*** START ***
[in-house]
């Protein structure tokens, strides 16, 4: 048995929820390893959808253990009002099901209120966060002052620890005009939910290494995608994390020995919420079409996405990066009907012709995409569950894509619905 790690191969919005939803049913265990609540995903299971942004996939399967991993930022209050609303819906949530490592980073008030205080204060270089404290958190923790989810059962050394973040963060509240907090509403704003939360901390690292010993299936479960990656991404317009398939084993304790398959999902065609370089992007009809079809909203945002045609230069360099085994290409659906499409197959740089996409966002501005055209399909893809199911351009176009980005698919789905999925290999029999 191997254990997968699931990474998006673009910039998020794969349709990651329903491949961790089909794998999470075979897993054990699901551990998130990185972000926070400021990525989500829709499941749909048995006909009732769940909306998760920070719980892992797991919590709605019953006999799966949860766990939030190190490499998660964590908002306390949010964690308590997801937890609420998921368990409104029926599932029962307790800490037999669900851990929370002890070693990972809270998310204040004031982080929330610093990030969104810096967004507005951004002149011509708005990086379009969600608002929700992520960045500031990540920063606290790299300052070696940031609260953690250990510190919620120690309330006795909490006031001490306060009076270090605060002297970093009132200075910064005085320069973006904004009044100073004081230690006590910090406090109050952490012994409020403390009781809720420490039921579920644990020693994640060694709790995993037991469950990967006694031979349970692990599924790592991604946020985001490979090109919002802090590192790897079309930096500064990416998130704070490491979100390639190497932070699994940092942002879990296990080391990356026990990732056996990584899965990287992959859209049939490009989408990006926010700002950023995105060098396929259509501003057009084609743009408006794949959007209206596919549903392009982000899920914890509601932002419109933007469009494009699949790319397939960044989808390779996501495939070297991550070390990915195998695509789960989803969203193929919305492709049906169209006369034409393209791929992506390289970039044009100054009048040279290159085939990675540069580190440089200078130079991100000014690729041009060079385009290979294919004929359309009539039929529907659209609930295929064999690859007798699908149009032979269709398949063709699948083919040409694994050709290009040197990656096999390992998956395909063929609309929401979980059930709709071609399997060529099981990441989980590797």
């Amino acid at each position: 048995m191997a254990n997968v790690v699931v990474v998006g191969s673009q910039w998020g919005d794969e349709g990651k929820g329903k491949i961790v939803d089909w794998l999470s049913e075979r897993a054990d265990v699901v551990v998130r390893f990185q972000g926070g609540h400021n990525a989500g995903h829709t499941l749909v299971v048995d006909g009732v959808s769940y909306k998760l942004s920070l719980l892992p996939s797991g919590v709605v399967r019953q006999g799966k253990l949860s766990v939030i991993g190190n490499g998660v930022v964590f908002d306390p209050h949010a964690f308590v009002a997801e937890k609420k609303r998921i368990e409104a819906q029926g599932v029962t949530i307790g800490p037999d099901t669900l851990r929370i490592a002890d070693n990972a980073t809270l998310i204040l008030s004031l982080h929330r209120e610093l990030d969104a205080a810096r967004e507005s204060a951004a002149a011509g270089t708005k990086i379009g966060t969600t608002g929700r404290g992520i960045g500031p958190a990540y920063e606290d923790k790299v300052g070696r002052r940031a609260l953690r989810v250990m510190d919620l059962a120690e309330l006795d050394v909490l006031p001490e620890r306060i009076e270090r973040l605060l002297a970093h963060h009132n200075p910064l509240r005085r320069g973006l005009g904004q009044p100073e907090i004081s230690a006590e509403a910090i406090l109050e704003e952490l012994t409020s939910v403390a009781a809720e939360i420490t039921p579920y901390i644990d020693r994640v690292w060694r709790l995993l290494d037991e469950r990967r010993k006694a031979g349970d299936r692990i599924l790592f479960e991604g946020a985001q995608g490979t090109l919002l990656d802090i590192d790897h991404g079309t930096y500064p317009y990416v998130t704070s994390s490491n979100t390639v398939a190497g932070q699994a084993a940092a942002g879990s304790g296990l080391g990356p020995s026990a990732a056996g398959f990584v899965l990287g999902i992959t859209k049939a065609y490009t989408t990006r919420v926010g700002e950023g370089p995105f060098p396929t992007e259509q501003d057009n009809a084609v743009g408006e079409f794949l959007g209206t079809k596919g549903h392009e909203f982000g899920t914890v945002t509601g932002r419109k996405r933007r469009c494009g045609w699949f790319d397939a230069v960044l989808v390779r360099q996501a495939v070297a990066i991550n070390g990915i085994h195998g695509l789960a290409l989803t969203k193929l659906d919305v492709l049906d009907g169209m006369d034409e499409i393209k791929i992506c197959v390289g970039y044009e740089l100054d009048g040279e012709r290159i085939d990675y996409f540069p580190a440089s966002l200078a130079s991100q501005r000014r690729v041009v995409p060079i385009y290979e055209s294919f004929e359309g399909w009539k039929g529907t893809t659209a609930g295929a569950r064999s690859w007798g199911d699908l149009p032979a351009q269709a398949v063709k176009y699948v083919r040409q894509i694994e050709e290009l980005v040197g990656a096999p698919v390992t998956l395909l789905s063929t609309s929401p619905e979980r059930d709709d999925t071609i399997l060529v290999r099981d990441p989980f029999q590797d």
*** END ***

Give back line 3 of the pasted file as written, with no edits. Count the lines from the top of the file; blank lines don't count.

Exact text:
């Amino acid at each position: 048995m191997a254990n997968v790690v699931v990474v998006g191969s673009q910039w998020g919005d794969e349709g990651k929820g329903k491949i961790v939803d089909w794998l999470s049913e075979r897993a054990d265990v699901v551990v998130r390893f990185q972000g926070g609540h400021n990525a989500g995903h829709t499941l749909v299971v048995d006909g009732v959808s769940y909306k998760l942004s920070l719980l892992p996939s797991g919590v709605v399967r019953q006999g799966k253990l949860s766990v939030i991993g190190n490499g998660v930022v964590f908002d306390p209050h949010a964690f308590v009002a997801e937890k609420k609303r998921i368990e409104a819906q029926g599932v029962t949530i307790g800490p037999d099901t669900l851990r929370i490592a002890d070693n990972a980073t809270l998310i204040l008030s004031l982080h929330r209120e610093l990030d969104a205080a810096r967004e507005s204060a951004a002149a011509g270089t708005k990086i379009g966060t969600t608002g929700r404290g992520i960045g500031p958190a990540y920063e606290d923790k790299v300052g070696r002052r940031a609260l953690r989810v250990m510190d919620l059962a120690e309330l006795d050394v909490l006031p001490e620890r306060i009076e270090r973040l605060l002297a970093h963060h009132n200075p910064l509240r005085r320069g973006l005009g904004q009044p100073e907090i004081s230690a006590e509403a910090i406090l109050e704003e952490l012994t409020s939910v403390a009781a809720e939360i420490t039921p579920y901390i644990d020693r994640v690292w060694r709790l995993l290494d037991e469950r990967r010993k006694a031979g349970d299936r692990i599924l790592f479960e991604g946020a985001q995608g490979t090109l919002l990656d802090i590192d790897h991404g079309t930096y500064p317009y990416v998130t704070s994390s490491n979100t390639v398939a190497g932070q699994a084993a940092a942002g879990s304790g296990l080391g990356p020995s026990a990732a056996g398959f990584v899965l990287g999902i992959t859209k049939a065609y490009t989408t990006r919420v926010g700002e950023g370089p995105f060098p396929t992007e259509q501003d057009n009809a084609v743009g408006e079409f794949l959007g209206t079809k596919g549903h392009e909203f982000g899920t914890v945002t509601g932002r419109k996405r933007r469009c494009g045609w699949f790319d397939a230069v960044l989808v390779r360099q996501a495939v070297a990066i991550n070390g990915i085994h195998g695509l789960a290409l989803t969203k193929l659906d919305v492709l049906d009907g169209m006369d034409e499409i393209k791929i992506c197959v390289g970039y044009e740089l100054d009048g040279e012709r290159i085939d990675y996409f540069p580190a440089s966002l200078a130079s991100q501005r000014r690729v041009v995409p060079i385009y290979e055209s294919f004929e359309g399909w009539k039929g529907t893809t659209a609930g295929a569950r064999s690859w007798g199911d699908l149009p032979a351009q269709a398949v063709k176009y699948v083919r040409q894509i694994e050709e290009l980005v040197g990656a096999p698919v390992t998956l395909l789905s063929t609309s929401p619905e979980r059930d709709d999925t071609i399997l060529v290999r099981d990441p989980f029999q590797d």